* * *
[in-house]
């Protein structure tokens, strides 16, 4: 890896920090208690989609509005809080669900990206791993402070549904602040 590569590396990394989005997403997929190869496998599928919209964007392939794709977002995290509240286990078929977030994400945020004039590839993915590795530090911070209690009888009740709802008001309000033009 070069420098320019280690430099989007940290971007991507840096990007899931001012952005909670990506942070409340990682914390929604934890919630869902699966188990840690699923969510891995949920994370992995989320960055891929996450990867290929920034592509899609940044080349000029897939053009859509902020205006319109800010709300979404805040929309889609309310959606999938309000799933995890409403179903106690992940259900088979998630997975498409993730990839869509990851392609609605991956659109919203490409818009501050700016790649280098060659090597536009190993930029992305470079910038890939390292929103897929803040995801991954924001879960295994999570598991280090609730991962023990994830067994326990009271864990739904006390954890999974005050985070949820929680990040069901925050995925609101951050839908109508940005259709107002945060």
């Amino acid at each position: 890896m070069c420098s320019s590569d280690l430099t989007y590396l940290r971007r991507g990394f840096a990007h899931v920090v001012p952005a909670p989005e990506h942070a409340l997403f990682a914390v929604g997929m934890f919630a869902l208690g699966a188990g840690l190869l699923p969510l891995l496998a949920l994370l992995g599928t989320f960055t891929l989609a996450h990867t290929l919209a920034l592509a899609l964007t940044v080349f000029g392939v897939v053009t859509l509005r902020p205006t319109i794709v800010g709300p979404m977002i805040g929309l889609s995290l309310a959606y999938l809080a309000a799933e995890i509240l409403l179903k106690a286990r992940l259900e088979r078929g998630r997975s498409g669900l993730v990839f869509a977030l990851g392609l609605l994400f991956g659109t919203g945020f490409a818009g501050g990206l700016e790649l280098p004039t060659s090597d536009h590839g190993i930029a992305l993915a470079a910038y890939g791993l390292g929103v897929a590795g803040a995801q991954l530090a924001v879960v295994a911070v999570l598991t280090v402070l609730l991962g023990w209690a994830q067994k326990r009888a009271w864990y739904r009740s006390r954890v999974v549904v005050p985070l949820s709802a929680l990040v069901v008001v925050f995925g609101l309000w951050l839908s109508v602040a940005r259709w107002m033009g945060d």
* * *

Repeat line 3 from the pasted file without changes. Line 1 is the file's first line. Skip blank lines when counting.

């Amino acid at each position: 890896m070069c420098s320019s590569d280690l430099t989007y590396l940290r971007r991507g990394f840096a990007h899931v920090v001012p952005a909670p989005e990506h942070a409340l997403f990682a914390v929604g997929m934890f919630a869902l208690g699966a188990g840690l190869l699923p969510l891995l496998a949920l994370l992995g599928t989320f960055t891929l989609a996450h990867t290929l919209a920034l592509a899609l964007t940044v080349f000029g392939v897939v053009t859509l509005r902020p205006t319109i794709v800010g709300p979404m977002i805040g929309l889609s995290l309310a959606y999938l809080a309000a799933e995890i509240l409403l179903k106690a286990r992940l259900e088979r078929g998630r997975s498409g669900l993730v990839f869509a977030l990851g392609l609605l994400f991956g659109t919203g945020f490409a818009g501050g990206l700016e790649l280098p004039t060659s090597d536009h590839g190993i930029a992305l993915a470079a910038y890939g791993l390292g929103v897929a590795g803040a995801q991954l530090a924001v879960v295994a911070v999570l598991t280090v402070l609730l991962g023990w209690a994830q067994k326990r009888a009271w864990y739904r009740s006390r954890v999974v549904v005050p985070l949820s709802a929680l990040v069901v008001v925050f995925g609101l309000w951050l839908s109508v602040a940005r259709w107002m033009g945060d």